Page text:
Taxman attacked over new avoidance rules

The taxman may claw back £500 from thousands of small companies that have filed their PAYE returns online.

The move would deal a further blow to the relationship between the Treasury and small business, according to accountants PKF.

The warning came in the same week that self-employed freelancers were invited to give their verdicts on HMRC.

According to the firm, HM Revenue & Customs has announced that, on “legal advice”, it has re-interpreted the anti-avoidance provisions on cash incentives given to employers that file their PAYE returns online.

Wording used by the department's notice suggests that small businesses that have filed online in good faith stand to lose up to £500 for returns they have already submitted and a further £325 for filing their PAYE returns online up to 2010.

The change could hit thousands of small companies that have struggled with HMRC’s online return systems believing that the incentive payments would offset some of their administration costs.

The anti-avoidance rules were introduced in March 2005 to prevent businesses splitting up into a number of small employers to make multiple claims for the £250 incentive payments.

In its original guidance on the rules, HMRC stated that it would not deny companies the payments where the business had been incorporated to take advantage of other tax breaks, for example, where the directors take dividend payments instead of salary to reduce NIC costs.

However, HMRC has now decided it will be interpreting the rules strictly and that it would deny the payments to any company where it considers that the company was formed to obtain “an advantage in relation to income tax, corporation tax or national insurance contributions”.

Peter Penneycard, national director of tax at PKF, said: “The way this announcement is worded, stating that HMRC "will withdraw or prevent payment" of the incentive, suggests that payments already made will be clawed back.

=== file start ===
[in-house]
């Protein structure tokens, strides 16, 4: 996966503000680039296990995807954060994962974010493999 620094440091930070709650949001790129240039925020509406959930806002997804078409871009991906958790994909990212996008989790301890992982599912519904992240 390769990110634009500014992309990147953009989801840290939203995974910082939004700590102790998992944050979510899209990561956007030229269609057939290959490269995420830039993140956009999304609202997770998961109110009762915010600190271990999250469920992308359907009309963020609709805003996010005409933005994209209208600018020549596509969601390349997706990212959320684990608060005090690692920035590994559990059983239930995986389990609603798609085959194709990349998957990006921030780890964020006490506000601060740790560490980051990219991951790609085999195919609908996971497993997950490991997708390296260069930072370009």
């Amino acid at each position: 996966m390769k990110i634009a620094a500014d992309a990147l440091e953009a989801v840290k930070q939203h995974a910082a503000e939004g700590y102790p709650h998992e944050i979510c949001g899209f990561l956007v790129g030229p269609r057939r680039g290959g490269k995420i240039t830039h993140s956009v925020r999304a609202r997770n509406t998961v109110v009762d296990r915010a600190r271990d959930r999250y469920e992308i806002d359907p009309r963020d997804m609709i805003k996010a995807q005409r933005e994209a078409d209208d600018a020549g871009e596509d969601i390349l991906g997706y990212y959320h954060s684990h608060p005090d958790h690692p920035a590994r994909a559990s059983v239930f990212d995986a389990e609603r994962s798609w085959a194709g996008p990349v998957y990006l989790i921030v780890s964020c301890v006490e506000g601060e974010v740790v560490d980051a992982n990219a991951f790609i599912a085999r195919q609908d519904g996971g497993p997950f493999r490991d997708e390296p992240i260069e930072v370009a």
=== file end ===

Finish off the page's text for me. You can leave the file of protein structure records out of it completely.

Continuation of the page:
“In the pre-Budget report the Treasury announced that it would continue to look for ways to attack ’tax-motivated incorporation’ by small businesses but few expected such a retrospective and petty attack on small companies who are simply using the tax law to their advantage. If the Government does not like the tax laws that govern small companies then it should change them – not make petty attacks that move the goalposts after the match has started.

Few small business trust HMRC as it is: this sort of announcement is hardly likely to encourage them to cooperate with HMRC in the future.”

Alongside the PBR, the goverment unveiled draft laws to prevent what HMRC has deemed as the avoidance of tax and NIC by users of managed service companies.

The Recruitment and Employment Confederation has called for affected users and providers of MSCs to have more time to understand the new rules - if the government is serious about encouraging tax compliance.

Marcia Roberts, its chief executive, said: "We agree with the Treasury’s aims to tackle abuse within the MSC system. The REC is equally concerned about instances where workers have been transferred to MSCs with little choice and where MSCs do not calculate tax liability correctly.”

“However this is only half of the picture. MSCs take away the administrative burden from those who want to work as self-employed. The Treasury has not addressed in any detail what impact the changes to the taxation system will have on our flexible and successful labour market.”

“One of our prime concerns is the speed at which this new legislation is being brought in. Recruitment agencies cannot begin to plan for the new regime until the detail of these proposals is worked out. It is simply not acceptable to introduce changes to the taxation of a quarter of a million contractors overnight."


 

5th February 2007

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